3. Development. The verse also tells us that the church was “being built up.” The Greek words used in the phrase find their literal usage in the construction of a house. The church was growing up. The right pieces were being put in the right place. It is a sign that strength was being added to the structure so a healthy fellowship could continue. The outward ministry was being coupled with inner growth. For a church to mature, it needs both.

4. Holiness. As the church developed, it was “walking in the fear of the Lord.” I love the phrase because it signals the depth of what holy living truly is. Though holiness includes morality, it is not the sum total of holiness. Rather, it is a lifestyle in which the awe of God is carried with you at all times. The church, in these days and in our day, should be marked by the presence of God. Our behavior is changed by our view of how different God is from us. Consequently, our transformation by the gospel means that we are now set apart for the Lord’s purposes that we joyfully fulfill in our everyday living.

5. Momentum. Knowing that we are called to holiness, it becomes natural because the church receives “the encouragement of the Holy Spirit.” Unbelievable but true. He indwells believers so that, individually and collectively, we can be emboldened to ministry and mission. On your worst day when the whole world seems to be caving in, the Holy Spirit has the desire to encourage you. When church life is at its toughest because of temptations from without and trouble from within, the Holy Spirit never abandons us. The God of the universe wants to encourage the church.

6. Growth. From all of the rest that we see described, the church “increased in numbers.” Through the ministry and the investment in outsiders, the church grew. I am unashamed in my desire for the church to numerically grow. It seems to me that from the witness of the Bible that God wants more people converted, more people experiencing grace, more people ministering, and more people coming to know Him as Savior. The church should want the same and work with everything we have to see it happen. A mark of a maturing church is that it focuses on the ministry that will persuade people to the truth of the gospel and the beauty of knowing Christ.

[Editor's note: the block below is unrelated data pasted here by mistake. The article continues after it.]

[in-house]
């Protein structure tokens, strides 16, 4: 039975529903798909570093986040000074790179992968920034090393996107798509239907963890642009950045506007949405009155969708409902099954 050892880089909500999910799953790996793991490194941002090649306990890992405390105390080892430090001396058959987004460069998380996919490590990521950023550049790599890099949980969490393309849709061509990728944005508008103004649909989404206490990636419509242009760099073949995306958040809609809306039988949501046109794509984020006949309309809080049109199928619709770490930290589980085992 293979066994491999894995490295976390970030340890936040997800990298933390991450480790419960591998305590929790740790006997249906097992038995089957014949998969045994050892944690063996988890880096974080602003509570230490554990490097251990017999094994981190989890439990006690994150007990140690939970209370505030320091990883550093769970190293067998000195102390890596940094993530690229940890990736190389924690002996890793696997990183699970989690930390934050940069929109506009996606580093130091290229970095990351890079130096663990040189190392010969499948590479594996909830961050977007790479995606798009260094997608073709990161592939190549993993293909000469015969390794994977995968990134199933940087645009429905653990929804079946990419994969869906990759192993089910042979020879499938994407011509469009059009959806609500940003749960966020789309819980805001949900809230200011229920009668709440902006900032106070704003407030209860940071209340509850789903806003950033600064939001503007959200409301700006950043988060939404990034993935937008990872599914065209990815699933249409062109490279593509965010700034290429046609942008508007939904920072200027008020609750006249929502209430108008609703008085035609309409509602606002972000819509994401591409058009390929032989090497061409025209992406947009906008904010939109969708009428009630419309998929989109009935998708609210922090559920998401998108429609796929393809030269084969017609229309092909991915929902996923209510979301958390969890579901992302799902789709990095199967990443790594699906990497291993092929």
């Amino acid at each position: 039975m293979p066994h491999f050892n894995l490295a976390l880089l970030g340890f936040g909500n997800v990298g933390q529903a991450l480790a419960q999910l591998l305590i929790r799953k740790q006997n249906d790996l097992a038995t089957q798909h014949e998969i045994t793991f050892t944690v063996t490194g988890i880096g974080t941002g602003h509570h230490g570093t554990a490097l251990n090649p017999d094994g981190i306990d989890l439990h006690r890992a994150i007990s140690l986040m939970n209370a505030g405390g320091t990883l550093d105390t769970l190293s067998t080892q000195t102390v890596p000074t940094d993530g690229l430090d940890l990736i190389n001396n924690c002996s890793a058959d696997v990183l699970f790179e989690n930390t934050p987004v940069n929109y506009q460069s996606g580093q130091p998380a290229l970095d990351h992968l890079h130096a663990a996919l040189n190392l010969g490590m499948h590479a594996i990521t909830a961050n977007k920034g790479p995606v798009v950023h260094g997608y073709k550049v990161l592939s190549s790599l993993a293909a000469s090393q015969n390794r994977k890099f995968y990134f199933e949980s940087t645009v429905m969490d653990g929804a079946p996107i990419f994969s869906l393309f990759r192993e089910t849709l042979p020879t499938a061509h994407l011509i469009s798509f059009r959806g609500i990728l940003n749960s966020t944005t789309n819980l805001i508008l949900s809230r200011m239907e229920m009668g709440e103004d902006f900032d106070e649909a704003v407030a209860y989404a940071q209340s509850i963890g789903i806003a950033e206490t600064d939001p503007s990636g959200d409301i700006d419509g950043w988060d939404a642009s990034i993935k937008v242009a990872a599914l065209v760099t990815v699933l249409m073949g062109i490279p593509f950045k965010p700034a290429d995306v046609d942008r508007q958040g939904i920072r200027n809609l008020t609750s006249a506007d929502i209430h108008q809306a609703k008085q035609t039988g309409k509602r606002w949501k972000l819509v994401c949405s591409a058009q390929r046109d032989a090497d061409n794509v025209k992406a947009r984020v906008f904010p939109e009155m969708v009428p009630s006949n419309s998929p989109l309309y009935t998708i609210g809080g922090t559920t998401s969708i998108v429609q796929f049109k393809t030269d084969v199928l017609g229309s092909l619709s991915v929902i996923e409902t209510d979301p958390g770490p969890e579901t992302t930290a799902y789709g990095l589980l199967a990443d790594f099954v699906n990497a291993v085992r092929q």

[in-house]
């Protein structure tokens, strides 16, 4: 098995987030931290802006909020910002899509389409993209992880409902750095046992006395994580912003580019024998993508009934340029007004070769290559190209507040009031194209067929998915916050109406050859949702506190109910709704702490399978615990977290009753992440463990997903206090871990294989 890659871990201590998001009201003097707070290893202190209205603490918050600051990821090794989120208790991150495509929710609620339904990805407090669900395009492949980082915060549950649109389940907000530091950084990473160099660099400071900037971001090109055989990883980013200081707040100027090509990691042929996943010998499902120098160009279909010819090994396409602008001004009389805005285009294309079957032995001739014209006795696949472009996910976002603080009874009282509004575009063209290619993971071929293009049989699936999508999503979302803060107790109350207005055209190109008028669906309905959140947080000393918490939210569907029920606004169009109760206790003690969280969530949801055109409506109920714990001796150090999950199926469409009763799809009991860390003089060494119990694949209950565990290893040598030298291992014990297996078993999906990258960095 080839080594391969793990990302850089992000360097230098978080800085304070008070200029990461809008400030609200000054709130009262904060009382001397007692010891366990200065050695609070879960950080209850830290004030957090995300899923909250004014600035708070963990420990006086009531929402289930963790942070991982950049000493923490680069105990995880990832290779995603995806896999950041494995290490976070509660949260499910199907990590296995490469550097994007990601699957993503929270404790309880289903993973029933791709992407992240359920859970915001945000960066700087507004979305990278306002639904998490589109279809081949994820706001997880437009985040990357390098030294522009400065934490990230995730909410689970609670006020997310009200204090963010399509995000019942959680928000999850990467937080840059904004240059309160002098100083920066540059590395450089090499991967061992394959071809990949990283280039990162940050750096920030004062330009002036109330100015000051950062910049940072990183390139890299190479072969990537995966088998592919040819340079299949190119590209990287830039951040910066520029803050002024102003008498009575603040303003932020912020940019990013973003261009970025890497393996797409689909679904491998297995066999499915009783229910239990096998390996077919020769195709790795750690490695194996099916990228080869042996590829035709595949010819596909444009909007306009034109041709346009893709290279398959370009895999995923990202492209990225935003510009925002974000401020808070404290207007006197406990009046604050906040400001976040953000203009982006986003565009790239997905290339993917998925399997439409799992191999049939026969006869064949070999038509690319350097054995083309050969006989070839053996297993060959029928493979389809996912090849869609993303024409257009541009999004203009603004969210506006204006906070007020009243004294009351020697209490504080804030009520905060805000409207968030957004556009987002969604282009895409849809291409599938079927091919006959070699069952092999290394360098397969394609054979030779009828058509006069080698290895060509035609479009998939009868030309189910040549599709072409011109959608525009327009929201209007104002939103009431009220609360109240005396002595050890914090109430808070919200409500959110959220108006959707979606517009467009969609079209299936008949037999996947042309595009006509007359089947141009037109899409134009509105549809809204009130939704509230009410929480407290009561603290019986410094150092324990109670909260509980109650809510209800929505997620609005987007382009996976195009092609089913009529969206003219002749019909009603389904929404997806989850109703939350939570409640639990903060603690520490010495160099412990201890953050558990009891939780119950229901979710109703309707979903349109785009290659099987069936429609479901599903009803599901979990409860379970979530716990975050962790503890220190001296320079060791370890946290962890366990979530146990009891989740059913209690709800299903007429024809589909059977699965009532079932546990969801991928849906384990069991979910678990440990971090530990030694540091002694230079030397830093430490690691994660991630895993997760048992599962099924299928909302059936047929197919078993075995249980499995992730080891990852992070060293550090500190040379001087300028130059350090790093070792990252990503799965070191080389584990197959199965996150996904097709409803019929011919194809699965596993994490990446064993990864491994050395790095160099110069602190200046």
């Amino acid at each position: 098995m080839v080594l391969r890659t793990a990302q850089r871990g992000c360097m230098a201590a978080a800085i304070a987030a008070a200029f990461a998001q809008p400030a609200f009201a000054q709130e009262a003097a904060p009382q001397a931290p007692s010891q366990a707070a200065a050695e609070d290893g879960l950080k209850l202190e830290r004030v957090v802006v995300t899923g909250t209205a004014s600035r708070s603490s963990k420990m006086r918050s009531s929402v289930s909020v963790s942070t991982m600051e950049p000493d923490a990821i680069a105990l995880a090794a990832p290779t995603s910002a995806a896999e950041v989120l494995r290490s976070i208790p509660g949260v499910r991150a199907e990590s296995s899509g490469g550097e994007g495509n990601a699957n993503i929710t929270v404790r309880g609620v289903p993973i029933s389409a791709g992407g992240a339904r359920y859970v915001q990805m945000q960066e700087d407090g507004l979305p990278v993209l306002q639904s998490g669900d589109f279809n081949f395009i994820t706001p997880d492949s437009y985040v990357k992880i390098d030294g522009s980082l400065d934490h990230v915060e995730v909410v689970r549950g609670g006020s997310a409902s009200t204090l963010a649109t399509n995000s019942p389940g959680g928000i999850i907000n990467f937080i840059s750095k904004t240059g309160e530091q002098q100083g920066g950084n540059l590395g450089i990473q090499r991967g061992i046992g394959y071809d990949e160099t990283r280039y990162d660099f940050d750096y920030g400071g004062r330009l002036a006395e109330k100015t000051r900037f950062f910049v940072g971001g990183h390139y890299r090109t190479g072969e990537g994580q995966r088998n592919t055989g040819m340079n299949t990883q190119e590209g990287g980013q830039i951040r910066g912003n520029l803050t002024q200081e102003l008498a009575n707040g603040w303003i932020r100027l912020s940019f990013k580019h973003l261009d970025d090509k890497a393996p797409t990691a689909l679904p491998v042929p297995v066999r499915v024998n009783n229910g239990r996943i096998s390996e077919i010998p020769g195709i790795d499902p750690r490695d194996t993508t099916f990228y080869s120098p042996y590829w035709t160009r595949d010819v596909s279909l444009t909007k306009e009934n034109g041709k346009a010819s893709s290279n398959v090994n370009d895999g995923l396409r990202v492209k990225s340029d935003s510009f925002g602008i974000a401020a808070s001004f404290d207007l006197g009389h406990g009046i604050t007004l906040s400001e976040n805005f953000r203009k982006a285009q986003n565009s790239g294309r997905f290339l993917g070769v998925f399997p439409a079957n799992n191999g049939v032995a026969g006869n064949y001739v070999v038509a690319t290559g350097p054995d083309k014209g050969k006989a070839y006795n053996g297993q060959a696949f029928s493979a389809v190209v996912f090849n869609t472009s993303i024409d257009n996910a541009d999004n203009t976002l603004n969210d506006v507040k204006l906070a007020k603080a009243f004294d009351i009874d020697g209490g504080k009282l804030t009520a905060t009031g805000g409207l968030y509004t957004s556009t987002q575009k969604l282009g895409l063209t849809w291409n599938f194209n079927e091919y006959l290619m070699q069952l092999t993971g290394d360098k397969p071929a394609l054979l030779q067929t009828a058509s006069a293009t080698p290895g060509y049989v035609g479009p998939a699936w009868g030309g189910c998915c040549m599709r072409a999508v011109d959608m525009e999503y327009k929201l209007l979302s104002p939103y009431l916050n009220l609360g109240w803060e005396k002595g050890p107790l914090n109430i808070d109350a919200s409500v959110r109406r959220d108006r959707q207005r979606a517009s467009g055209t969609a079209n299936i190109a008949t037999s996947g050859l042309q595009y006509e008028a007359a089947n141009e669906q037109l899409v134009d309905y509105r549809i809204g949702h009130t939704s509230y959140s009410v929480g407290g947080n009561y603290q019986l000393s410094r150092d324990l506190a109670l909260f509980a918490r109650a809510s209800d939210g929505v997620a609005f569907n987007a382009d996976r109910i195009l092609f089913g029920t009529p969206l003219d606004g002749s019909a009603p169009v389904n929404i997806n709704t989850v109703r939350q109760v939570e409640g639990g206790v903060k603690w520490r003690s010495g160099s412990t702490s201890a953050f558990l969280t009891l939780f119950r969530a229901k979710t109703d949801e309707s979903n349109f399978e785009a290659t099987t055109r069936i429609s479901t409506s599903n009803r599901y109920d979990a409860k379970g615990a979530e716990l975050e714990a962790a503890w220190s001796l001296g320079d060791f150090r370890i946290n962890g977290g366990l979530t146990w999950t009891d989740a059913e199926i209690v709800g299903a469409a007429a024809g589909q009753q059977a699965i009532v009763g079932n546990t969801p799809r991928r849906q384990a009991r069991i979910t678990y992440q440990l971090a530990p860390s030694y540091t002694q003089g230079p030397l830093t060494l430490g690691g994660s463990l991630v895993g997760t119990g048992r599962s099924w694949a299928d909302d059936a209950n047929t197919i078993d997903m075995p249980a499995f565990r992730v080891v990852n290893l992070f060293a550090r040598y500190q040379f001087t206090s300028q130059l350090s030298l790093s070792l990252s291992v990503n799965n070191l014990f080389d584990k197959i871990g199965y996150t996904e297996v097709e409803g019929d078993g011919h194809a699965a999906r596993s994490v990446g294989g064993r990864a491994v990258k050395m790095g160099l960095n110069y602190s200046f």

Philip Nation is the adult ministry publishing director for LifeWay Christian Resources. Find out more on his blog.


10 Questions Every Pastor Should Ask on Monday

Sunday is over. A new week of ministry has begun. If you are a pastor like me, here are ten questions we should ask ourselves.

  1. Do I pastor just for the emotional charge of preaching?
  2. How deep is my love for the people in my church?
  3. Are there members that I’m avoiding because I don’t like them?
  4. Are there issues in my church that I’m avoiding because they scare me or I’m intimidated by the people involved with the issues?
  5. Am I leading by the power of the Spirit or by my own cleverness?
  6. Is my prayer life intense or waning?
  7. When I study the Bible, does it include study that is purely personal?
  8. Are there people in my life who are able to hold me accountable for mistakes I make?
  9. Do I still love God’s calling to ministry and am I willing to give my everything to Him?
  10. If I had another pastor who had less than a stellar answer to any of the above questions, what biblical counsel would I give? Am I willing to follow the same truth I would give to others?

Philip Nation is the adult ministry publishing director for LifeWay Christian Resources. Find out more on his blog.


5 Types of Preaching

When preaching, I often try to measure up the listeners in the room. I want to know if they are engaged, bored, drowsy, or prepared for the time of worship and the Word. More often than not, my assessment should start with myself. As a pastor, I need to evaluate my own heart and preparedness for the moment of the sermon. In doing so, I’ve come up with five generalized styles of preaching: four of which need to be guarded against and one that I hope is the regular manner in which I preach.